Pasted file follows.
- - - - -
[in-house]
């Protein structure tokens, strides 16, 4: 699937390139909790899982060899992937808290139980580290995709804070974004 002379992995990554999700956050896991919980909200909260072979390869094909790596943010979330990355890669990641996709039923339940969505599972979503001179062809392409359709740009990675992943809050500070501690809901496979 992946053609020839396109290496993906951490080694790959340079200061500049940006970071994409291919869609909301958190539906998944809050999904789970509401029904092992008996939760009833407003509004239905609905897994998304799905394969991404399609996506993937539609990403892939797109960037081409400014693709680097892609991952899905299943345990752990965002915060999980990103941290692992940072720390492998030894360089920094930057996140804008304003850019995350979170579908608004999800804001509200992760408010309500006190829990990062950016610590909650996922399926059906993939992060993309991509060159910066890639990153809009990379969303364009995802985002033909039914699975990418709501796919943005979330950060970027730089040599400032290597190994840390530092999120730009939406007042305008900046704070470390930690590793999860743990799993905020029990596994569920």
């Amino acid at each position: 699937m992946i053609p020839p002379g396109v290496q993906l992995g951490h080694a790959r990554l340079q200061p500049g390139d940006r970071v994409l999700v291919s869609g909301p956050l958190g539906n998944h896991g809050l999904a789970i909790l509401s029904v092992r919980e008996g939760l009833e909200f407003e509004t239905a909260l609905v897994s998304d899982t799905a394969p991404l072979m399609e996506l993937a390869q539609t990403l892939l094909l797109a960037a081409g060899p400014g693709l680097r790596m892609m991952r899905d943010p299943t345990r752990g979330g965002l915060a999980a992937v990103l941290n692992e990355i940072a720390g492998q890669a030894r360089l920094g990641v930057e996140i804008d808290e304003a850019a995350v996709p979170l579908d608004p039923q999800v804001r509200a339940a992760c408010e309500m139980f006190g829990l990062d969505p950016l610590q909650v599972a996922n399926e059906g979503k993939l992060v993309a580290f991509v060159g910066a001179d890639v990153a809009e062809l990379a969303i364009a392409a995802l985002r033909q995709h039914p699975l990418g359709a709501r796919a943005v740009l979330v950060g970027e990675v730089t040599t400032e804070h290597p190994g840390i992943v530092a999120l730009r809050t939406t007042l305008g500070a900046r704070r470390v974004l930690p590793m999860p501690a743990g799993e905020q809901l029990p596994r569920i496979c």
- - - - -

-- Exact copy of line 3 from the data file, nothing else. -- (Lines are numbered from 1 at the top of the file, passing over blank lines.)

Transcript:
């Amino acid at each position: 699937m992946i053609p020839p002379g396109v290496q993906l992995g951490h080694a790959r990554l340079q200061p500049g390139d940006r970071v994409l999700v291919s869609g909301p956050l958190g539906n998944h896991g809050l999904a789970i909790l509401s029904v092992r919980e008996g939760l009833e909200f407003e509004t239905a909260l609905v897994s998304d899982t799905a394969p991404l072979m399609e996506l993937a390869q539609t990403l892939l094909l797109a960037a081409g060899p400014g693709l680097r790596m892609m991952r899905d943010p299943t345990r752990g979330g965002l915060a999980a992937v990103l941290n692992e990355i940072a720390g492998q890669a030894r360089l920094g990641v930057e996140i804008d808290e304003a850019a995350v996709p979170l579908d608004p039923q999800v804001r509200a339940a992760c408010e309500m139980f006190g829990l990062d969505p950016l610590q909650v599972a996922n399926e059906g979503k993939l992060v993309a580290f991509v060159g910066a001179d890639v990153a809009e062809l990379a969303i364009a392409a995802l985002r033909q995709h039914p699975l990418g359709a709501r796919a943005v740009l979330v950060g970027e990675v730089t040599t400032e804070h290597p190994g840390i992943v530092a999120l730009r809050t939406t007042l305008g500070a900046r704070r470390v974004l930690p590793m999860p501690a743990g799993e905020q809901l029990p596994r569920i496979c």